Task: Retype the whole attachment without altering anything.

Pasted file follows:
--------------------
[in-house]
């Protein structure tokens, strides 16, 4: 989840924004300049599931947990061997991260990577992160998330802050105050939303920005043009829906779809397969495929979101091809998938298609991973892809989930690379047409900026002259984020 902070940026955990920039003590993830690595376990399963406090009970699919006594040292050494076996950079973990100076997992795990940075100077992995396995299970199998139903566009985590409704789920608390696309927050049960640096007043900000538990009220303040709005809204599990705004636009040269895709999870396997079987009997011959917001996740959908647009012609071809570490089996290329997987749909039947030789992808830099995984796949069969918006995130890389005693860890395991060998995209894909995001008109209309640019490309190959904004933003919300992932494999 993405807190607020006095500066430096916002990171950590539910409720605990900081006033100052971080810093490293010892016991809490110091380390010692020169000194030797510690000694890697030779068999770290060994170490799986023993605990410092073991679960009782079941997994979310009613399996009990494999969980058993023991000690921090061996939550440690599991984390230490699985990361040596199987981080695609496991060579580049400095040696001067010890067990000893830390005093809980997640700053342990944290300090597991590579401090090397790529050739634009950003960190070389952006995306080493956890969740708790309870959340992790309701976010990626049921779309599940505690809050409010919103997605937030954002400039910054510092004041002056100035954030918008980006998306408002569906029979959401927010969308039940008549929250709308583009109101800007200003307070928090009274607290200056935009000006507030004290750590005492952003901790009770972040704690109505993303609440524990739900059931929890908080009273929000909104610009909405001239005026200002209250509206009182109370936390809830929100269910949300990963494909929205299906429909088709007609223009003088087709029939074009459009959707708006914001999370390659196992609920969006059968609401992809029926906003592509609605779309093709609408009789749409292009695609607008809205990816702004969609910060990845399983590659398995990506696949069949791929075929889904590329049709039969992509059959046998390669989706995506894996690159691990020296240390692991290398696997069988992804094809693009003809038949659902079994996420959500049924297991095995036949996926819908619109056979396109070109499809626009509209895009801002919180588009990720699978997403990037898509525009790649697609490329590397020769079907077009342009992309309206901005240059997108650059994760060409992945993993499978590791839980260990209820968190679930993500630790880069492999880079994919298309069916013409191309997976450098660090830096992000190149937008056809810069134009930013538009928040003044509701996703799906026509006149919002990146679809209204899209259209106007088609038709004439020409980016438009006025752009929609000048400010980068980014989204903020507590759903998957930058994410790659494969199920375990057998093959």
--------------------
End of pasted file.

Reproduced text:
[in-house]
């Protein structure tokens, strides 16, 4: 989840924004300049599931947990061997991260990577992160998330802050105050939303920005043009829906779809397969495929979101091809998938298609991973892809989930690379047409900026002259984020 902070940026955990920039003590993830690595376990399963406090009970699919006594040292050494076996950079973990100076997992795990940075100077992995396995299970199998139903566009985590409704789920608390696309927050049960640096007043900000538990009220303040709005809204599990705004636009040269895709999870396997079987009997011959917001996740959908647009012609071809570490089996290329997987749909039947030789992808830099995984796949069969918006995130890389005693860890395991060998995209894909995001008109209309640019490309190959904004933003919300992932494999 993405807190607020006095500066430096916002990171950590539910409720605990900081006033100052971080810093490293010892016991809490110091380390010692020169000194030797510690000694890697030779068999770290060994170490799986023993605990410092073991679960009782079941997994979310009613399996009990494999969980058993023991000690921090061996939550440690599991984390230490699985990361040596199987981080695609496991060579580049400095040696001067010890067990000893830390005093809980997640700053342990944290300090597991590579401090090397790529050739634009950003960190070389952006995306080493956890969740708790309870959340992790309701976010990626049921779309599940505690809050409010919103997605937030954002400039910054510092004041002056100035954030918008980006998306408002569906029979959401927010969308039940008549929250709308583009109101800007200003307070928090009274607290200056935009000006507030004290750590005492952003901790009770972040704690109505993303609440524990739900059931929890908080009273929000909104610009909405001239005026200002209250509206009182109370936390809830929100269910949300990963494909929205299906429909088709007609223009003088087709029939074009459009959707708006914001999370390659196992609920969006059968609401992809029926906003592509609605779309093709609408009789749409292009695609607008809205990816702004969609910060990845399983590659398995990506696949069949791929075929889904590329049709039969992509059959046998390669989706995506894996690159691990020296240390692991290398696997069988992804094809693009003809038949659902079994996420959500049924297991095995036949996926819908619109056979396109070109499809626009509209895009801002919180588009990720699978997403990037898509525009790649697609490329590397020769079907077009342009992309309206901005240059997108650059994760060409992945993993499978590791839980260990209820968190679930993500630790880069492999880079994919298309069916013409191309997976450098660090830096992000190149937008056809810069134009930013538009928040003044509701996703799906026509006149919002990146679809209204899209259209106007088609038709004439020409980016438009006025752009929609000048400010980068980014989204903020507590759903998957930058994410790659494969199920375990057998093959």